When the next conflict comes, when our Seabees are called upon to provide expeditionary construction support, we need to be able to flex and quickly increase the number of highly skilled and technically trained personnel ready to meet the challenge.

As well, business training through the Defense Acquisition University provides officers with vital training in areas such as acquisition, contracting, finance, and contract law. The Defense Acquisition Workforce Improvement Act requires the Department of Defense to establish a process through which civilian and military persons in the acquisition workforce would be recognized as having achieved professional status. Defined levels of training and experience are required in order to be eligible for a warrant, which is the legal authority to financially obligate the U.S. government. Other, yet equally important, requirements I keep my eye on include public works, energy resilience, and cyber security training, as well as joint professional military education.

Professional development, licensing, and certification are all important for our Seabee enlisted personnel as well. As an expeditionary construction force, we must be prepared to deploy anywhere in the world to support the warfighter with our unique skills and abilities. Therefore, constant refining of technical skills, project management skills, and leadership development are essential elements to our maintaining the edge.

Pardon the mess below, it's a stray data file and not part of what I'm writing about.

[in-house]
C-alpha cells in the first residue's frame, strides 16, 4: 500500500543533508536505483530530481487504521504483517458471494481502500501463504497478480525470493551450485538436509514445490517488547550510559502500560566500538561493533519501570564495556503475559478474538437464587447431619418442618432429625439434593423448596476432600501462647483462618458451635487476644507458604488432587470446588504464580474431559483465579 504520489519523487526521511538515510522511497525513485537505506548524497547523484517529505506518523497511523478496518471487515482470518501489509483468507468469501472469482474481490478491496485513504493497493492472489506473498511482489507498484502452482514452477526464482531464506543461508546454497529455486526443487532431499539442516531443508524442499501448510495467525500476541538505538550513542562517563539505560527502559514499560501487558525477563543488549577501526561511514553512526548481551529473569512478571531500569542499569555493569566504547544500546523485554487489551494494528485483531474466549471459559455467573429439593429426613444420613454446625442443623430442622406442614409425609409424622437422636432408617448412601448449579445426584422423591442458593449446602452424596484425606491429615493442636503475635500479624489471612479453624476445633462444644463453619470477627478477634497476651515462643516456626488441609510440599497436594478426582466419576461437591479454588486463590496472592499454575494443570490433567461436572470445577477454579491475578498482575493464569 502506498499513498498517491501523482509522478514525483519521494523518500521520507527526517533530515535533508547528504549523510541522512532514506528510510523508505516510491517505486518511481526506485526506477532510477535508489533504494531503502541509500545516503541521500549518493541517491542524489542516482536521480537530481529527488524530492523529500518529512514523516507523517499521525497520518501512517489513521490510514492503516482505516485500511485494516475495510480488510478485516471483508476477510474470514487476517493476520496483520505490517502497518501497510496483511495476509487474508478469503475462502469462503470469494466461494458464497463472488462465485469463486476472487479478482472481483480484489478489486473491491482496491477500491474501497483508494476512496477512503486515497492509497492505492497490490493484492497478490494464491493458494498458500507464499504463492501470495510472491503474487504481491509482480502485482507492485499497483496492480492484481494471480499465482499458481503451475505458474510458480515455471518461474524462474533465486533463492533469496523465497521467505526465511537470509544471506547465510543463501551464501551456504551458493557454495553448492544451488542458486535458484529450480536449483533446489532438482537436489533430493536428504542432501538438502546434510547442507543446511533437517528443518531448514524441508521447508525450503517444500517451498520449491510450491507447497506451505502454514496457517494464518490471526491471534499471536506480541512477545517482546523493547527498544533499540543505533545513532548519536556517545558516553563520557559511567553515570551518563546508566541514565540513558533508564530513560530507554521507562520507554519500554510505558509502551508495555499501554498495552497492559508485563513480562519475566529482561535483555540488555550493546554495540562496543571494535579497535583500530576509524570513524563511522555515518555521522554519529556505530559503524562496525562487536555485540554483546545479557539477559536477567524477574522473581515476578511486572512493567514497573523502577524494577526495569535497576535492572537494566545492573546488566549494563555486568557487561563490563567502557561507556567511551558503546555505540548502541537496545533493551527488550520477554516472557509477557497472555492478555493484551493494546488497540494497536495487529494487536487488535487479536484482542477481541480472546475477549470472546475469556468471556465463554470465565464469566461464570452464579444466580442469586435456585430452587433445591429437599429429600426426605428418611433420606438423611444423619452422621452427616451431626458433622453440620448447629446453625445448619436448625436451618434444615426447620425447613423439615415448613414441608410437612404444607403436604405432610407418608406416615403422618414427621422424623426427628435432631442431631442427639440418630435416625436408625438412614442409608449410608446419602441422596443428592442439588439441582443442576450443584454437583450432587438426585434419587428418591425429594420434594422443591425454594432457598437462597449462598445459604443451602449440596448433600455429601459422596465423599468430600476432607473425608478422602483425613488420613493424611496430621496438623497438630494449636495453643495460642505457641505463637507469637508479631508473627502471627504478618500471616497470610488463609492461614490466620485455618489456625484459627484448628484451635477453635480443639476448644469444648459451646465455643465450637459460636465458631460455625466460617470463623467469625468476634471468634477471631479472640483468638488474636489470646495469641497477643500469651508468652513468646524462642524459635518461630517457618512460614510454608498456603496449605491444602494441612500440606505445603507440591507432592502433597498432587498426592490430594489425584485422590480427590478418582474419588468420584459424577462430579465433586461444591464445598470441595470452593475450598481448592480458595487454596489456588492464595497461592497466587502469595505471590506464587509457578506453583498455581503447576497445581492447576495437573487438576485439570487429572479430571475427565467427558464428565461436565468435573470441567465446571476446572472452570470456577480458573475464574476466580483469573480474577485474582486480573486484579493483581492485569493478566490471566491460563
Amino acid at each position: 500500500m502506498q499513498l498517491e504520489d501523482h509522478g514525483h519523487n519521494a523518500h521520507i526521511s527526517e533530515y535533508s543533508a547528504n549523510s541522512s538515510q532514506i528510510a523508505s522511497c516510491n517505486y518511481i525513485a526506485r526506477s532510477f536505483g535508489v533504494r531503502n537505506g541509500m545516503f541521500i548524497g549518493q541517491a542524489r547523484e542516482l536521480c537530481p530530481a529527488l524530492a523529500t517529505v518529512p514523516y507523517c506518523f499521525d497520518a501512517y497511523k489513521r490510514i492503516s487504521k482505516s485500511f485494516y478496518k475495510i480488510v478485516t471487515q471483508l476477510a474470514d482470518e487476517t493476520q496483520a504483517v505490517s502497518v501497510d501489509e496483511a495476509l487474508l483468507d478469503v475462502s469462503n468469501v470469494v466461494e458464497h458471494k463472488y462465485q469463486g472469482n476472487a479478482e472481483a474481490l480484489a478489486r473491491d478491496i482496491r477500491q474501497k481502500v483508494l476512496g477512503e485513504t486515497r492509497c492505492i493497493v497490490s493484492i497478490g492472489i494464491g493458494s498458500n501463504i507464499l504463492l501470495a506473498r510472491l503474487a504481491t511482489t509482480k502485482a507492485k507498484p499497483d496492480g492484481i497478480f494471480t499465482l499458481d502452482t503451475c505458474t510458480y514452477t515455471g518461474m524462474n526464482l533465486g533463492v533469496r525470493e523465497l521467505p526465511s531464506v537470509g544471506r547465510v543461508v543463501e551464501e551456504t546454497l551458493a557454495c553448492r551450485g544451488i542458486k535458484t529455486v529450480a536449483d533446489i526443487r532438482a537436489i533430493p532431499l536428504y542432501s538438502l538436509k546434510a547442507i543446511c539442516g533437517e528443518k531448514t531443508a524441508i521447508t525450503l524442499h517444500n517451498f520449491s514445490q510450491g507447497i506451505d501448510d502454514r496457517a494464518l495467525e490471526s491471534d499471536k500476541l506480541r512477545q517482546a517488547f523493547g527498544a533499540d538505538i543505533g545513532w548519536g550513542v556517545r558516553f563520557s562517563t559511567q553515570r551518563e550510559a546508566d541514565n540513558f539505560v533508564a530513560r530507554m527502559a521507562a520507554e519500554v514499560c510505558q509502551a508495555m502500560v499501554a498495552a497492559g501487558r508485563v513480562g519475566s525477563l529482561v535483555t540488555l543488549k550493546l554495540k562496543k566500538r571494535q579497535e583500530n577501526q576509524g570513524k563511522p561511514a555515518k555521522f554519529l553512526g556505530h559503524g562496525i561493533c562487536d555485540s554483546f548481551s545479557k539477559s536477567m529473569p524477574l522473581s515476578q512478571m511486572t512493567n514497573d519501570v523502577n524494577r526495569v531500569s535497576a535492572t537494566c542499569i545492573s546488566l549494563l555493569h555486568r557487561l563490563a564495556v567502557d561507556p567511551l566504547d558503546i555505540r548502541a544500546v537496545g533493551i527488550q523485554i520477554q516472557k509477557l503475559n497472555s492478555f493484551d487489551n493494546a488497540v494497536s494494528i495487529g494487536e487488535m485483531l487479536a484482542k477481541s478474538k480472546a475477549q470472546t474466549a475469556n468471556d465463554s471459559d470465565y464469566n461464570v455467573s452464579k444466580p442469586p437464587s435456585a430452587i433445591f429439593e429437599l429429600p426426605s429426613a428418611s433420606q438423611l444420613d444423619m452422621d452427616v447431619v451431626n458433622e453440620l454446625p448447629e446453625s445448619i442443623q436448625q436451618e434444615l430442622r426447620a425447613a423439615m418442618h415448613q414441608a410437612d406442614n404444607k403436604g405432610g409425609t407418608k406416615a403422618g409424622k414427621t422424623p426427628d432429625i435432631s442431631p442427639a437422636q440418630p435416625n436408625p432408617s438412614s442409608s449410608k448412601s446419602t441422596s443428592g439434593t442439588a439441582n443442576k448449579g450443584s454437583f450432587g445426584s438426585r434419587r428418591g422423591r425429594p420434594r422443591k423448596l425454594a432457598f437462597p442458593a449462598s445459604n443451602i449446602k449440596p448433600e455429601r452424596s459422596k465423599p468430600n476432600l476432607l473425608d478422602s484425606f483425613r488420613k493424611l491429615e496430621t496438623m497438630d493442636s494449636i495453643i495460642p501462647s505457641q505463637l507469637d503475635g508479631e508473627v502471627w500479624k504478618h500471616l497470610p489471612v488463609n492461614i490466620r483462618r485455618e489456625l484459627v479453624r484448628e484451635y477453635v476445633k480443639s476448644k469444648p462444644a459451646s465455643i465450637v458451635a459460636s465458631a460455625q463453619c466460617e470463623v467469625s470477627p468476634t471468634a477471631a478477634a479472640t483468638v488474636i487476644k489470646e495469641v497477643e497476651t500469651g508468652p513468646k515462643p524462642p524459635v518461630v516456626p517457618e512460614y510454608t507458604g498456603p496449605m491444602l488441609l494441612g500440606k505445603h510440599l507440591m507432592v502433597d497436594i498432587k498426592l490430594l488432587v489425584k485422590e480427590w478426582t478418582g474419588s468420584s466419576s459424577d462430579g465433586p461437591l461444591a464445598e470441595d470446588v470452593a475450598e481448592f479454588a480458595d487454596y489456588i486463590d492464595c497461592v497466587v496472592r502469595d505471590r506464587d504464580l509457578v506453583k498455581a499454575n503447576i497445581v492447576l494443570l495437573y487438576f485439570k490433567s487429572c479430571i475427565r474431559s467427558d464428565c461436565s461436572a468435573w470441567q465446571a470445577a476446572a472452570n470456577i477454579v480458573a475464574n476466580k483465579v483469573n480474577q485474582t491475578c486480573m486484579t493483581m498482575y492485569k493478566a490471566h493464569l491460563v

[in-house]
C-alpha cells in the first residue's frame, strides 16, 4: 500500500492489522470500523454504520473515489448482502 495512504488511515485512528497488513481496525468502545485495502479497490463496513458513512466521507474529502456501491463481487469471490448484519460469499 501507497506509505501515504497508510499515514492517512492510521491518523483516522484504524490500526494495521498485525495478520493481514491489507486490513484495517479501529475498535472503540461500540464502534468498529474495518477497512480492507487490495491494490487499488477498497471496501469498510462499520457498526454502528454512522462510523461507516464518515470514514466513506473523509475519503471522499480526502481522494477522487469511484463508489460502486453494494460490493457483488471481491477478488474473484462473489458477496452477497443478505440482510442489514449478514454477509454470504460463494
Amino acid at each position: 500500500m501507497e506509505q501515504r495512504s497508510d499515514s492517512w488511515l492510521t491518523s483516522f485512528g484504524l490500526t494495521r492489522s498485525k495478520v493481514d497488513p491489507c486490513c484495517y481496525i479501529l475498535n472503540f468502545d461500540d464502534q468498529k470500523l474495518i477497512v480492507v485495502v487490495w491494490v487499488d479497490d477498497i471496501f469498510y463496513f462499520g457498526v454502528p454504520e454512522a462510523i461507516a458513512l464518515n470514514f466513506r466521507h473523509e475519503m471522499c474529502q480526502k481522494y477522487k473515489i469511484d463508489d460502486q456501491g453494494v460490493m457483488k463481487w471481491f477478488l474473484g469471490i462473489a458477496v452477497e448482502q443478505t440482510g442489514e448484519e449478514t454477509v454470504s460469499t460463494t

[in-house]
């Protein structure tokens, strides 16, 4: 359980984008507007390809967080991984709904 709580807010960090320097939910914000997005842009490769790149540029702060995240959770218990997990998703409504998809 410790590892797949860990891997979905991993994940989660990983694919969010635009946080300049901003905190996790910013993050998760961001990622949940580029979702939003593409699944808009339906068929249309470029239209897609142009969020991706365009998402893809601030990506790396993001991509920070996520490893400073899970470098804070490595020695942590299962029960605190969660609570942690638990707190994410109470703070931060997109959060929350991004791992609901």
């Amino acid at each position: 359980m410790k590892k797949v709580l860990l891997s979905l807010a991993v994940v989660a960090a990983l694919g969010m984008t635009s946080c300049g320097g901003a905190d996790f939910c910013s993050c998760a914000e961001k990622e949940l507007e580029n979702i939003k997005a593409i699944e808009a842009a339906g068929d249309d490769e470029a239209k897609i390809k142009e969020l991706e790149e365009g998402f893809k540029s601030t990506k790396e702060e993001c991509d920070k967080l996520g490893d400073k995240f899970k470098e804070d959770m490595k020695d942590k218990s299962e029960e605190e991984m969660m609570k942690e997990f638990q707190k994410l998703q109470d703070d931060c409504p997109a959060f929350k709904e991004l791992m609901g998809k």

TME: How can organizations such as SAME support the mission and objectives of the uniformed services?

MUILENBURG: Professional organizations provide a collaborative and educational forum for our technical and business focused workforce to engage like-minded personnel, not only from other military departments but civilian and industry partner organizations as well.

Organizations such as SAME afford the services with opportunities to learn and stay abreast of the changes, both technical and professional, that are taking place in our chosen fields.

[Interview originally appeared in the Nov-Dec 2016 issue of The Military Engineer.]